(Photo of Tony and me by Steven Fairfield Photography)
Back in 2009, when I was engaged to my now husband, Tony, and planning our wedding, I knew, without a doubt, that I would keep my last name and remain a Wardwell. Having been a women’s studies minor during my undergraduate and graduate years, it seemed obvious that I would follow my feminist leanings and not succumb to the patriarchal tradition of becoming my husband’s property. All the proper feminists didn’t change their names, and as I was someone planning to continue in academia or higher education, I felt like I had to represent the feminist tradition.
At one point (or, let’s face it– several points) during the wedding planning process, I suggested to Tony that we should totally buck tradition (+1 feminist move!) and that he should change his last name to Wardwell. “Tony,” I’d say, “it’s such a hardy name! And it’s mine! Don’t you want to share my last name?”
He’d look at me and say, “I want my last name. I’m giving you the option to keep your last name, and I’d like to have the ability to choose. I choose to keep my last name.”
I’d sigh, because he was right. And it went on like this for most of the time prior to the wedding.
When friends and family would mention the fact that I would soon become Mrs. Crabtree, I’d correct them and tell them that I planned to keep my last name. Surprisingly, I was met with a variety of different reactions. Some gave me high fives, nodded, and others didn’t really react. What thoroughly confused me were the people who seemed affected by the fact that I didn’t want to take Tony’s last name. One person even suggested that my desire to keep my last name implied that I was looking for an easy way to divorce him in the future.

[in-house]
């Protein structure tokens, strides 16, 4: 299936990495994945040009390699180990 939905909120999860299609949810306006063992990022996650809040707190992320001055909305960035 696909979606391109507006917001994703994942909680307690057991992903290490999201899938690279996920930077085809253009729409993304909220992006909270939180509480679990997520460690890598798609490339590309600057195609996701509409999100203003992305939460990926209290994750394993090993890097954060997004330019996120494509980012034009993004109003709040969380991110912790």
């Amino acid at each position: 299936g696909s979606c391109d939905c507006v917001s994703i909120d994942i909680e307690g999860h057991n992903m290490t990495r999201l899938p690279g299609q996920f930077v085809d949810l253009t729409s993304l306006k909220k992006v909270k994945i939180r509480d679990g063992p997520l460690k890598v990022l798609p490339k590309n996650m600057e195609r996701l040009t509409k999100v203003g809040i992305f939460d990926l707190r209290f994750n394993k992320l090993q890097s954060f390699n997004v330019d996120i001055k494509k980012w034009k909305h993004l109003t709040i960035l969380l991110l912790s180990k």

I wish I was kidding.
Even though my convictions were firm and my decisions theoretically sound, there was still a little nagging voice in my head that really, really, really wanted me to become a Crabtree. It kept whispering that I’d be missing out on the female tradition if I didn’t adopt my husband’s name. It would obnoxiously repeat the comments made by many of my friends and acquaintances– that Kate Crabtree was a sharp sounding name that sounded like the name of a handbag designer or a character in a classic British novel. “C’mon, Kate,” the voice would trill into my ear, “why not? Won’t it be kind of fun to see what life is like with a different name?” The voice had a point.
I eventually realized I could have it both ways; I could keep my last name and adopt his as well, and by doing so I could make the independent side of me and the side of me that loved Tony happy. I changed my middle name to Wardwell, and my last name to Crabtree. Both families play a fundamental part of who I am, and so it seemed important that both be represented in my name. I haven’t looked back since, and I’m glad I made the best choice for me.
For those of you who are married, or are engaged, or already know what you plan to do when you get married, tell me what your plans are in regards to your name and why you’ve made that specific choice! Leave a comment and tell me your story!